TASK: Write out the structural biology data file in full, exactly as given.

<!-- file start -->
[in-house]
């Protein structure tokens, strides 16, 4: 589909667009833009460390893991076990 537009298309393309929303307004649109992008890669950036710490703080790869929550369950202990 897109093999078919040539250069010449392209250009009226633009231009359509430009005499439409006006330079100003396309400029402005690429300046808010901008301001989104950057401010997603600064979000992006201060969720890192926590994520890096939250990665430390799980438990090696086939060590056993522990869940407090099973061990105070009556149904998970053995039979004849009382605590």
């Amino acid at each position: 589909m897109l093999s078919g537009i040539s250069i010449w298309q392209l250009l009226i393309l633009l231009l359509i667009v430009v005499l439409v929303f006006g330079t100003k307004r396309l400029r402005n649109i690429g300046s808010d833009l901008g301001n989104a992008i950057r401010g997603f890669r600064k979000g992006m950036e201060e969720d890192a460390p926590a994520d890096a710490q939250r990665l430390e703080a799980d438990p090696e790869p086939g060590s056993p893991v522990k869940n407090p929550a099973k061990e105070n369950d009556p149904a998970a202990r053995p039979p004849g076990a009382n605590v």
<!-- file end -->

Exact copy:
[in-house]
């Protein structure tokens, strides 16, 4: 589909667009833009460390893991076990 537009298309393309929303307004649109992008890669950036710490703080790869929550369950202990 897109093999078919040539250069010449392209250009009226633009231009359509430009005499439409006006330079100003396309400029402005690429300046808010901008301001989104950057401010997603600064979000992006201060969720890192926590994520890096939250990665430390799980438990090696086939060590056993522990869940407090099973061990105070009556149904998970053995039979004849009382605590």
């Amino acid at each position: 589909m897109l093999s078919g537009i040539s250069i010449w298309q392209l250009l009226i393309l633009l231009l359509i667009v430009v005499l439409v929303f006006g330079t100003k307004r396309l400029r402005n649109i690429g300046s808010d833009l901008g301001n989104a992008i950057r401010g997603f890669r600064k979000g992006m950036e201060e969720d890192a460390p926590a994520d890096a710490q939250r990665l430390e703080a799980d438990p090696e790869p086939g060590s056993p893991v522990k869940n407090p929550a099973k061990e105070n369950d009556p149904a998970a202990r053995p039979p004849g076990a009382n605590v």